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Publication numberUS6222187 B1
Publication typeGrant
Application numberUS 09/109,619
Publication dateApr 24, 2001
Filing dateJul 2, 1998
Priority dateJul 3, 1997
Fee statusLapsed
Publication number09109619, 109619, US 6222187 B1, US 6222187B1, US-B1-6222187, US6222187 B1, US6222187B1
InventorsKandiah Shivanandan
Original AssigneeInstitute Of Microelectronics
Export CitationBiBTeX, EndNote, RefMan
External Links: USPTO, USPTO Assignment, Espacenet
Multiwavelength imaging and spectroscopic photoemission microscope system
US 6222187 B1
Abstract
A multiwavelength imaging and spectroscopic photoemission microscope system (100) which simultaneously provides images in a broad range of the electromagnetic spectrum, such as between 200 nm-1000 nm (optical or visible light) and 1000 nm-500 nm (infrared light). The multiwavelength imaging and spectroscopic photoemission microscope system comprises a microscope (102), a spectrometer (106), a beam splitter (108), a first spectrum focal plane array (110) including an appropriate photodiode (114A), a second spectrum focal plane array (120) including an appropriate photodiode (114B), and a cryogenic vessel (160) to maintain relevant portions of the system at a very low temperature. The invention may be used in failure analysis of integrated circuits and in semiconductor and low temperature physics.
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Claims(8)
I claim:
1. A multiwavelength imaging system, comprising:
a. microscope configured to view electromagnetic radiation emitted from an object;
b. a spectrometer configured to receive the electromagnetic radiation viewed by the microscope, and having a retractable grating configured to separate the received electromagnetic radiation according to wavelength into three separate spectral bands;
c. a beam splitter configured to receive the electromagnetic radiation separated by the retractable grating and to direct infrared spectrum light to an infrared focal plane array and visible spectrum light to a visible focal plane array;
d. the infrared focal plane array configured to receive infrared light from the beam splitter and to convert the infrared light into electronic information; and
e. the visible focal plane array configured to receive visible light from the beam splitter and to convert the visible light into electronic information.
2. The system of claim 1, further comprising a cryogenic vessel configured to maintain the beam splitter and the infrared focal plane array at a very low temperature.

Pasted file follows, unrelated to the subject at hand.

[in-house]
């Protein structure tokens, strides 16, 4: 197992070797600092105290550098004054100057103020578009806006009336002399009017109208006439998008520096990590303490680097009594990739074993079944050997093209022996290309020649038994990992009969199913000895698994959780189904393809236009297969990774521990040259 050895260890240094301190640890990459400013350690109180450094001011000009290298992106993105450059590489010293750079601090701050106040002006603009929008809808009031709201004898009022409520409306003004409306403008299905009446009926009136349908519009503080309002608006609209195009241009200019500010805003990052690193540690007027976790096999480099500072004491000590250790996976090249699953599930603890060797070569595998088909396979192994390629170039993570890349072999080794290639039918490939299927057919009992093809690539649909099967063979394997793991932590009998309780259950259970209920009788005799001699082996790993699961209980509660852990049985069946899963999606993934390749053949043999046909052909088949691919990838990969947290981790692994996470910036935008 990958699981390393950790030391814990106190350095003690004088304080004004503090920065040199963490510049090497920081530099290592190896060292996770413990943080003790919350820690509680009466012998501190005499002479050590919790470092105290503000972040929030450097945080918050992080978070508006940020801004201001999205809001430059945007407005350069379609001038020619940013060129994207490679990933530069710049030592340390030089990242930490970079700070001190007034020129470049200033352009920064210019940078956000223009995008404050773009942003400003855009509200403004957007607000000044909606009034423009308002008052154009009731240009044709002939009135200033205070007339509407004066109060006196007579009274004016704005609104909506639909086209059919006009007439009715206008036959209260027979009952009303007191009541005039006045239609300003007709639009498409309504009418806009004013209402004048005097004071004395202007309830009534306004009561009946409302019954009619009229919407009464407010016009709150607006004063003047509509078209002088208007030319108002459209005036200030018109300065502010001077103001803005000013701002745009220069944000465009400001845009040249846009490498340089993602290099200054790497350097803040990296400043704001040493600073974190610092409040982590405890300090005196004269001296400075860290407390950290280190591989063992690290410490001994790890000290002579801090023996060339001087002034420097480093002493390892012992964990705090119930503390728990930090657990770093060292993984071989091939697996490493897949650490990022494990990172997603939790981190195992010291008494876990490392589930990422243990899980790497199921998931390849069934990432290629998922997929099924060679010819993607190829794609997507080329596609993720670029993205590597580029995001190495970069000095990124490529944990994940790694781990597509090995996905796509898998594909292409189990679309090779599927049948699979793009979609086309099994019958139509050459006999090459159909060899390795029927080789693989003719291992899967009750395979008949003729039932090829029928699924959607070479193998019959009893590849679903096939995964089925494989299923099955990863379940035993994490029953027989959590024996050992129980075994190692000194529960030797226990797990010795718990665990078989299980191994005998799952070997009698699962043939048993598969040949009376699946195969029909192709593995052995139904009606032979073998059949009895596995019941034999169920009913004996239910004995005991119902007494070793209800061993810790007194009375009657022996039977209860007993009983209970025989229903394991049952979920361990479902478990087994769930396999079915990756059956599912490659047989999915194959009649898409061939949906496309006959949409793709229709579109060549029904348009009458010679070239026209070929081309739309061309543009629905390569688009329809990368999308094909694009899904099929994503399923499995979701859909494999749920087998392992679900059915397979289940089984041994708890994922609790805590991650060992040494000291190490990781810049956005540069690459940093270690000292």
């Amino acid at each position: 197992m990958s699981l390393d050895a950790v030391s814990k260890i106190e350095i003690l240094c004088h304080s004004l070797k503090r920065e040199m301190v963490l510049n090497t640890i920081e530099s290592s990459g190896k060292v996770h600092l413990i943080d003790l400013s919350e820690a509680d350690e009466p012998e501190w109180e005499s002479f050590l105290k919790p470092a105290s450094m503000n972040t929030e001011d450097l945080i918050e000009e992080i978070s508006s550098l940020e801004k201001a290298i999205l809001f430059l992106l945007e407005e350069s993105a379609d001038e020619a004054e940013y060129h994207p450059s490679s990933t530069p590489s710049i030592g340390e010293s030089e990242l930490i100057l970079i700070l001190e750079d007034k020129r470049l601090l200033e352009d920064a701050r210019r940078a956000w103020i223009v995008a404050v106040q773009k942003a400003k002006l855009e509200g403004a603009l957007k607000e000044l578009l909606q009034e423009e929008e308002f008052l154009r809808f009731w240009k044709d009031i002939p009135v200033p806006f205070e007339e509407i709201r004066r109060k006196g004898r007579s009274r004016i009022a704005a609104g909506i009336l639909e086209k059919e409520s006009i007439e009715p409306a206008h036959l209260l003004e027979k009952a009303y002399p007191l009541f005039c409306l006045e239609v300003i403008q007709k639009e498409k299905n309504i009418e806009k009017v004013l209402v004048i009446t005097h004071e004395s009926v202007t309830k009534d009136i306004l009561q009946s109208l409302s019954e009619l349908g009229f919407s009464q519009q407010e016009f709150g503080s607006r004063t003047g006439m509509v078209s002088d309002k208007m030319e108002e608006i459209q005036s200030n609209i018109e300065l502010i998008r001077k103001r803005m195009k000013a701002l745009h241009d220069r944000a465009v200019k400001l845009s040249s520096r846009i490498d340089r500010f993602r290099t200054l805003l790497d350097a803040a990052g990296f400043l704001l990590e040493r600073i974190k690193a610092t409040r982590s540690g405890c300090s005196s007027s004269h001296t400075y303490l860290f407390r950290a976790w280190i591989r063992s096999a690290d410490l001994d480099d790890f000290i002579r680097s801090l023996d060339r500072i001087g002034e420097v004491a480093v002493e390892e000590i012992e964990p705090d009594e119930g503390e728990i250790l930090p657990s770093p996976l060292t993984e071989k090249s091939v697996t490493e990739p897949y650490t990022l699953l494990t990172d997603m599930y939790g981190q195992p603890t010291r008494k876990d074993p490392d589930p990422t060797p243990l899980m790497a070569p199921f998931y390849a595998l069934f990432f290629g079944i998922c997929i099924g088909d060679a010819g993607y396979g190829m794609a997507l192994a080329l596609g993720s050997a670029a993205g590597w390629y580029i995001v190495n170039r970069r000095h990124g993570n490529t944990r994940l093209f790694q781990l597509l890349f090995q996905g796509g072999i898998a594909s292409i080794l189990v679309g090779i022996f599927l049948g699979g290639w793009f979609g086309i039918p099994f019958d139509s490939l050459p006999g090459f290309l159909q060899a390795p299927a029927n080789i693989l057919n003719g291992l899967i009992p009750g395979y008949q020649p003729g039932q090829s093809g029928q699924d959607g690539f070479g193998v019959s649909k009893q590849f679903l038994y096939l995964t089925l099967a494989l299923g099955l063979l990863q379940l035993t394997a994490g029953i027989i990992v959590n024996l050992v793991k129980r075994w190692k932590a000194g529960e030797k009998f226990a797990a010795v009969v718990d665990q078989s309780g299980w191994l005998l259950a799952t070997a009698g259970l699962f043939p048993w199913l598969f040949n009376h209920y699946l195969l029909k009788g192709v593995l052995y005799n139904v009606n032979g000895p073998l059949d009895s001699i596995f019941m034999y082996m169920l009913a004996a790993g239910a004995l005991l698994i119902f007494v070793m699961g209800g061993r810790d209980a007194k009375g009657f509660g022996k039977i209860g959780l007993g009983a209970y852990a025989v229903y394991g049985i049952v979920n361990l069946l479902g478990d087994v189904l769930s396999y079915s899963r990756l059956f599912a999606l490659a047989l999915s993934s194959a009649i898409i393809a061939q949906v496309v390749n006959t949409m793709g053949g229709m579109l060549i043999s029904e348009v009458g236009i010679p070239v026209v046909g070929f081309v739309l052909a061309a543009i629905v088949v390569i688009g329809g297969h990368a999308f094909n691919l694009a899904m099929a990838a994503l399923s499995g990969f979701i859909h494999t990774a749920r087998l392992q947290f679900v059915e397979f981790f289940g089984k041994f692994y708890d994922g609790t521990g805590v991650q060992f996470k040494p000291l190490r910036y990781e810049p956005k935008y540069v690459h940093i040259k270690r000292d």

3. The system of claim 2, further comprising an infrared light band pass filter between the beam splitter and the infrared focal plane array and configured to filter the infrared light from the beam splitter and to direct the filtered light to the infrared focal plane array and the cryogenic vessel is configured to maintain the infrared light band pass filter at a very low temperature.
4. The system of claim 1, further comprising a visible light band pass filter between the microscope and the spectrometer and configured to filter the electromagnetic radiation viewed by the microscope and direct the filtered light to the spectrometer.
5. The system of claim 1, further comprising an infrared light band pass filter between the beam splitter and the infrared focal plane array and configured to filter the infrared light from the beam splitter and to direct the filtered light to the infrared light focal plane array.
6. A method for simultaneously obtaining images of a wide spectrum of electromagnetic radiation emitted by an object, the method comprising the steps of:
a. receiving electromagnetic radiation emitted from the object;
b. using a spectrometer having a retractable grating configured to separate the received electromagnetic radiation according to wavelength into three separate spectral bands including ultraviolet light, infrared light and visible light;
c. directing the infrared light to an infrared focal plane array;
d. directing the visible light to a visible focal plane array; and
e. electronically processing outputs of the visible and infrared focal plane arrays.
7. The method of claim 6, further comprising the step of maintaining the infrared focal plane array at a very low temperature.
8. The method of claim 6, wherein the step of separating further comprises the step of using a beam splitter for separating the electromagnetic energy.
Description
RELATED PATENT

The subject matter of this patent application is related to the subject matte closed in U.S. Pat. No. 5,302,830 (“the '830 patent”), entitled “Method for Measuring Thermal Differences In Infrared Emissions From Microdevices” issued to Kandiah Shivanandan on Apr. 12, 1994. The contents of that patent are incorporated herein by reference.

BACKGROUND OF THE INVENTION

1. Field of the Invention

The present invention relates to multiwavelength imaging and a spectroscopic photoemission microscope system. In particular, the present invention relates to a multiwavelength imaging and spectroscopic photoemission microscope system which may simultaneously provide images in a broad range of the electromagnetic spectrum, such as between 200 nm-1000 nm (ultraviolet and visible light) and 1000 nm-2500 nm (infrared light). The present invention may be used in failure analysis of integrated circuits and in semiconductor and low temperature physics.

2. Discussion of Related Art

It is known that certain physical phenomena, occurring within microdevices such as semiconductor devices, contribute to degradation of the device's performance under various operating conditions. Such phenomena are known to occur, for example, within insulatedgate field-effect transistors (IGFETs), metal oxide semiconductor field-effect transistors (MOSFETs), and virtually all semiconductor devices containing p-n junctions.